Checklist: Picking the Right FBO

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With rising inflation, one may expect that picking the right fixed-base operator would be based on one issue alone--the price of fuel. 

While it is certainly an important consideration in determining which FBO to select, it can be easy to overlook other items, which you may be grateful to remember as predicaments are bound to arise.

Whether you are an owner/operator or getting your start in the dispatch department, here are important considerations to make when selecting an FBO.

Fuel Prices: Let’s get the obvious out of the way. It has already been said that fuel prices are a significant factor in determining one’s bottom line. In fact, one may even fly to another nearby airport to satisfy this box on the checklist. Just because this is the first item on the checklist does not necessarily make it the most important one, but it can certainly cause an operator to lean heavily toward one option over another. If there are two FBOs on a particular field, and one FBO has fuel that is less expensive per gallon than the other, before immediately choosing the cheaper facility, consider the other options below.

Hours of Operation: A savvy operations team knows that an FBO that is open 24 hr. tends to be less expensive than a facility with more restricted hours. That is because if assistance is needed outside of published business hours, there is typically a “callout fee” to have someone stay behind to make sure services can be provided. Not to mention, to keep the lights on past business hours comes at a premium, a cost that will certainly be eaten by you or your company.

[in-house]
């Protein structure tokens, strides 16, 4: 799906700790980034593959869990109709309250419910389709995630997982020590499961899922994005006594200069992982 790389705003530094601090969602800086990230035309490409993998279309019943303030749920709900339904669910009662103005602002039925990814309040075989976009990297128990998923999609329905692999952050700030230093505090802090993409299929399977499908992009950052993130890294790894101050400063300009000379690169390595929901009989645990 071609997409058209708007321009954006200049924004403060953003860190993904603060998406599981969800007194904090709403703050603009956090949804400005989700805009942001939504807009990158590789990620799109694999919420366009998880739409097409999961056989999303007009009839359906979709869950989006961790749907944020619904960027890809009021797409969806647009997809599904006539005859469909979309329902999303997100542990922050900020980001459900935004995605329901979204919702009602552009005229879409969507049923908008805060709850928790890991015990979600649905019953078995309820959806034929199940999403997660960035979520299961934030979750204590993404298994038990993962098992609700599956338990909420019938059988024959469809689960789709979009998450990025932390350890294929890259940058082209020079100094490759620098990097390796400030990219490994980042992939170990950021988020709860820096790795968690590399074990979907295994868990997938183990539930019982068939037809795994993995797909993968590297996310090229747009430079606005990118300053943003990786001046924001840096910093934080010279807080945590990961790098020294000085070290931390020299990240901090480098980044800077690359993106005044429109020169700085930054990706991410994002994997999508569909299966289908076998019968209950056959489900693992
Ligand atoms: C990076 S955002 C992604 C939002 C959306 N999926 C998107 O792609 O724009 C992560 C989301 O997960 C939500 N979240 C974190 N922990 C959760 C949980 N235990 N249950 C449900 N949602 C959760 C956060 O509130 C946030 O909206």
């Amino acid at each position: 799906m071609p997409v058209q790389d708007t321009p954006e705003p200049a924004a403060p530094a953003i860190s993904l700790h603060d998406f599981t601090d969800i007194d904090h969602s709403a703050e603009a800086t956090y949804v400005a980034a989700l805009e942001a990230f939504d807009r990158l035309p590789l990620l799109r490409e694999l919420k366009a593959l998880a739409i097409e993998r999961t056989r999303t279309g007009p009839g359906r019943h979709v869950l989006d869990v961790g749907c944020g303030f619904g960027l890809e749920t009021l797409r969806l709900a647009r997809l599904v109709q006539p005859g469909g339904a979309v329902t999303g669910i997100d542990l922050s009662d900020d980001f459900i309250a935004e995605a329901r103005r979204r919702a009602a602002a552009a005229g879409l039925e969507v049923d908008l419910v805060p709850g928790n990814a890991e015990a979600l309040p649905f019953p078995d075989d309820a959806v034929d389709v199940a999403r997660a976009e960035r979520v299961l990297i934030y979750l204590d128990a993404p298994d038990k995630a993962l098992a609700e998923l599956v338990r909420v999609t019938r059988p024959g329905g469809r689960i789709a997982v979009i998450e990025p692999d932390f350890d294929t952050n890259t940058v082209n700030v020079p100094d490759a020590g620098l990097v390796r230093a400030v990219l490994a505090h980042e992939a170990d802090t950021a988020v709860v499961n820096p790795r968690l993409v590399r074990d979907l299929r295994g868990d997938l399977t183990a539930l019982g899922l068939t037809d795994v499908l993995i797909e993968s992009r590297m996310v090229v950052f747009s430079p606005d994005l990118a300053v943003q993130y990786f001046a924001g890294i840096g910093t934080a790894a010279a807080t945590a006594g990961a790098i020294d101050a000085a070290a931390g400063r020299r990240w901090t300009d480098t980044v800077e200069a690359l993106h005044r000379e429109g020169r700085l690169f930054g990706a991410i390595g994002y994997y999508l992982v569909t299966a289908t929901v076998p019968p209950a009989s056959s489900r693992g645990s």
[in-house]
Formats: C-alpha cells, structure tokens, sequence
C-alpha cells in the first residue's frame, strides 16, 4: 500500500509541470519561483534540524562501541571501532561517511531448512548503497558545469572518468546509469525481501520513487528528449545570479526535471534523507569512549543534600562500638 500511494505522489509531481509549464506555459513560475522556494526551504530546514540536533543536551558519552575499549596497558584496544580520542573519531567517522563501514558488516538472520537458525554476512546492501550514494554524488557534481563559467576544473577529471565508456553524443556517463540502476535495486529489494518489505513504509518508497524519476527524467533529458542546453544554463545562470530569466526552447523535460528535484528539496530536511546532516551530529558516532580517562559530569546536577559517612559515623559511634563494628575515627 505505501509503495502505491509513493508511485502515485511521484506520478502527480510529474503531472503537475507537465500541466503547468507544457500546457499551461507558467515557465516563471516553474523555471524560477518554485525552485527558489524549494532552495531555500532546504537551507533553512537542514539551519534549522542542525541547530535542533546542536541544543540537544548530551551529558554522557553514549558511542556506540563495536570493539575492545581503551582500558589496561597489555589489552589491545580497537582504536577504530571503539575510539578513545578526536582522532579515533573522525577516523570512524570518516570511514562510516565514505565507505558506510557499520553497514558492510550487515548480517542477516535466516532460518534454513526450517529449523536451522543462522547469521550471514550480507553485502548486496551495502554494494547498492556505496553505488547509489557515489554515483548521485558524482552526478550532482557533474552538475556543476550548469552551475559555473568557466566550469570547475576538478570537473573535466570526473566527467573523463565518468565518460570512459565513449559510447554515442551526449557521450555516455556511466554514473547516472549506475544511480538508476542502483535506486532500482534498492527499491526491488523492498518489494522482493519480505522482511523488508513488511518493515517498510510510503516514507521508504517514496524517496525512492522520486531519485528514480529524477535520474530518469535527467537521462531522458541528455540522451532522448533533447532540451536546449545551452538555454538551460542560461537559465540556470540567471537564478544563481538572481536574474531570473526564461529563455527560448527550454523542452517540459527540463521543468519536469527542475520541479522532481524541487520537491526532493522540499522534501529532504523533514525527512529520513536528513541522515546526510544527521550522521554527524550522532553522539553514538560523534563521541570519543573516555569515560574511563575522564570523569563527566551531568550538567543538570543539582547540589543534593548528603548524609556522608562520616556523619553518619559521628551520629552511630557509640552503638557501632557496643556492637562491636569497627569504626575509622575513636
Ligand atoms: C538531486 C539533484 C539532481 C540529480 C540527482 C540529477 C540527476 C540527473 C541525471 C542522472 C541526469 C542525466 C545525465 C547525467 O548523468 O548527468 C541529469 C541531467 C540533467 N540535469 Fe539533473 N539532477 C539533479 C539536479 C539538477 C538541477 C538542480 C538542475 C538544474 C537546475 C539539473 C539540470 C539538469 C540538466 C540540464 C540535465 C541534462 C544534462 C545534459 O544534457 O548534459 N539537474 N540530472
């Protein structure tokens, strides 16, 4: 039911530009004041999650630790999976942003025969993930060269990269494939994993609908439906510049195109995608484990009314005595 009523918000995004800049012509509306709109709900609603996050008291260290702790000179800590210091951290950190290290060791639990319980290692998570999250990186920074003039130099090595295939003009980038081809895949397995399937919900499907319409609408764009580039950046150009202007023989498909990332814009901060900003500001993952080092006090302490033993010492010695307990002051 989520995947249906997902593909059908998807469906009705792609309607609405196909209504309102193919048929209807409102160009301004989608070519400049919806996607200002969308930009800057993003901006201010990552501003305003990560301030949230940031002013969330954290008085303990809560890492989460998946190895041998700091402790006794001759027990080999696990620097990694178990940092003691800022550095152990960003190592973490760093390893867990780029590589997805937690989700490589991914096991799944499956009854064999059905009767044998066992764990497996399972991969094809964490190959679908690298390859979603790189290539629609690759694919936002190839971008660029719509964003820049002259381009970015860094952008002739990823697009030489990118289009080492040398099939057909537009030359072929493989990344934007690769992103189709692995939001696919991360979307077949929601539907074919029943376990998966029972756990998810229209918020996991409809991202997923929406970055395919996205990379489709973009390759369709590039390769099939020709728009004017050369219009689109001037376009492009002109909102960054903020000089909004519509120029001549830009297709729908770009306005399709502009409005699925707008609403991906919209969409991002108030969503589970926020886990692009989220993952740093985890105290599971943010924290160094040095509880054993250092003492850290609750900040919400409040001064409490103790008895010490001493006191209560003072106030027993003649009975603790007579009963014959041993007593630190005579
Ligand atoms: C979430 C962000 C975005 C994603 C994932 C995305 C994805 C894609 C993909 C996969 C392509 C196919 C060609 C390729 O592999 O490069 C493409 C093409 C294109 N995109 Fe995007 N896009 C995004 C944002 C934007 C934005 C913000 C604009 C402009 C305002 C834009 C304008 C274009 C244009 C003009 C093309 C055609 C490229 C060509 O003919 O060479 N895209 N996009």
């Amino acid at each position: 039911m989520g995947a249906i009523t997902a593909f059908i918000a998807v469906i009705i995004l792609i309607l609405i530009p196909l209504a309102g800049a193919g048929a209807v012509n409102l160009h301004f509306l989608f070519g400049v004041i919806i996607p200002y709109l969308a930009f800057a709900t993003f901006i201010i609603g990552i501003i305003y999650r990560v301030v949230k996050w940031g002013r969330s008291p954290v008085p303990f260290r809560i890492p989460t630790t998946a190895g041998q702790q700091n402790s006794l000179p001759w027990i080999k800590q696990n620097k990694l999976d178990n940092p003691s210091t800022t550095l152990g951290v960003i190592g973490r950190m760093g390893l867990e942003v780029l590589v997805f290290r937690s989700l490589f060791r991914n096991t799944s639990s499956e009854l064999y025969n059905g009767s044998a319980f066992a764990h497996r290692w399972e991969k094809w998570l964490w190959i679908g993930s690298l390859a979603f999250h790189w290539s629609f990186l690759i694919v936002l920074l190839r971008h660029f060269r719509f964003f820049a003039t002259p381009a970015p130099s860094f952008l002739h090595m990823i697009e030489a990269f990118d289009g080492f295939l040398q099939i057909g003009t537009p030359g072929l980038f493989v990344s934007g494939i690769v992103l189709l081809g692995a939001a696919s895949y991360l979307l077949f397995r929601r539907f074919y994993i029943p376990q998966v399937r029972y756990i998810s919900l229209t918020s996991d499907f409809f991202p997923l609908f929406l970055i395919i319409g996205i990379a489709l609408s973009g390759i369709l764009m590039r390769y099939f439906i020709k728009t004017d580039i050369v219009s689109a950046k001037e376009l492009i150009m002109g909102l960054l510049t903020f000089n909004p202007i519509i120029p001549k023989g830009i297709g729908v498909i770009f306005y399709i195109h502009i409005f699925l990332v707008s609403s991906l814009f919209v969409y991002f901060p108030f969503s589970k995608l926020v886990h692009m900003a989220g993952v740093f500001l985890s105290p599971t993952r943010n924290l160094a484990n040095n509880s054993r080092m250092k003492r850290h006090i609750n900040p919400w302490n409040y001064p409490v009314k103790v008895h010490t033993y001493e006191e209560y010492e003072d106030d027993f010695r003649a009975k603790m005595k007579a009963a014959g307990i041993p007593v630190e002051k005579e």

Ease of Access: This item is an extension of hours of operation. If a facility is not open 24 hr. and the crew must depart at an odd hour, how do they have access to the aircraft? Is there a gate code or special protocol? Not having access to your aircraft because a gate code isn’t available will certainly cost you more than any amount saved from cheaper fuel.

Ramp/Hangar Space: Usually this may only be a minor consideration.  After all, if there is space available for your aircraft, then the problem is solved, right? In many cases, the answer is yes, but not all the time. A prime time to consider this step is during the winter when it is desirable to have an aircraft parked in a hangar to avoid the increased time, cost and headache of deicing procedures.

Quality of Services: This one is a must-have, especially if an aircraft is on a charter mission. Access to support elements, such as ground transportation and catering, are essential. Failing to prepare for these details is enough to turn a charter trip into a nightmare, so having an FBO that is on top of these elements is very worthwhile. Certain FBOs have a reputation for being exemplary in this category, while others have just the opposite notability.

Loyalty Programs: Larger FBO networks may have loyalty programs that offer many perks for their customers. They typically set up tiers in which operators maintain a certain percentage of frequency at their facilities, which leads to fuel discounts, lower fees and priority handling. Therefore, it can be advantageous for operators to choose an FBO based on either building or maintaining that status. The issue here is, if you are a top-tier loyalty member to a particular FBO network, opting not to use their facility if one is present at an airport can lead to a lower percentage of visits, and thus can risk downgrading, or even eliminating, one’s coveted status altogether. So even if the FBO you have status with doesn’t have the cheapest fuel on the field, using them still may be a better idea, as getting or maintaining status is worth it.

Every operator has unique needs and values, so be sure to consider all issues before choosing an FBO. The next time your aircraft visits an unfamiliar airport with a variety of FBO options, be sure to keep this checklist in mind so the experience is as cost-effective and seamless as possible.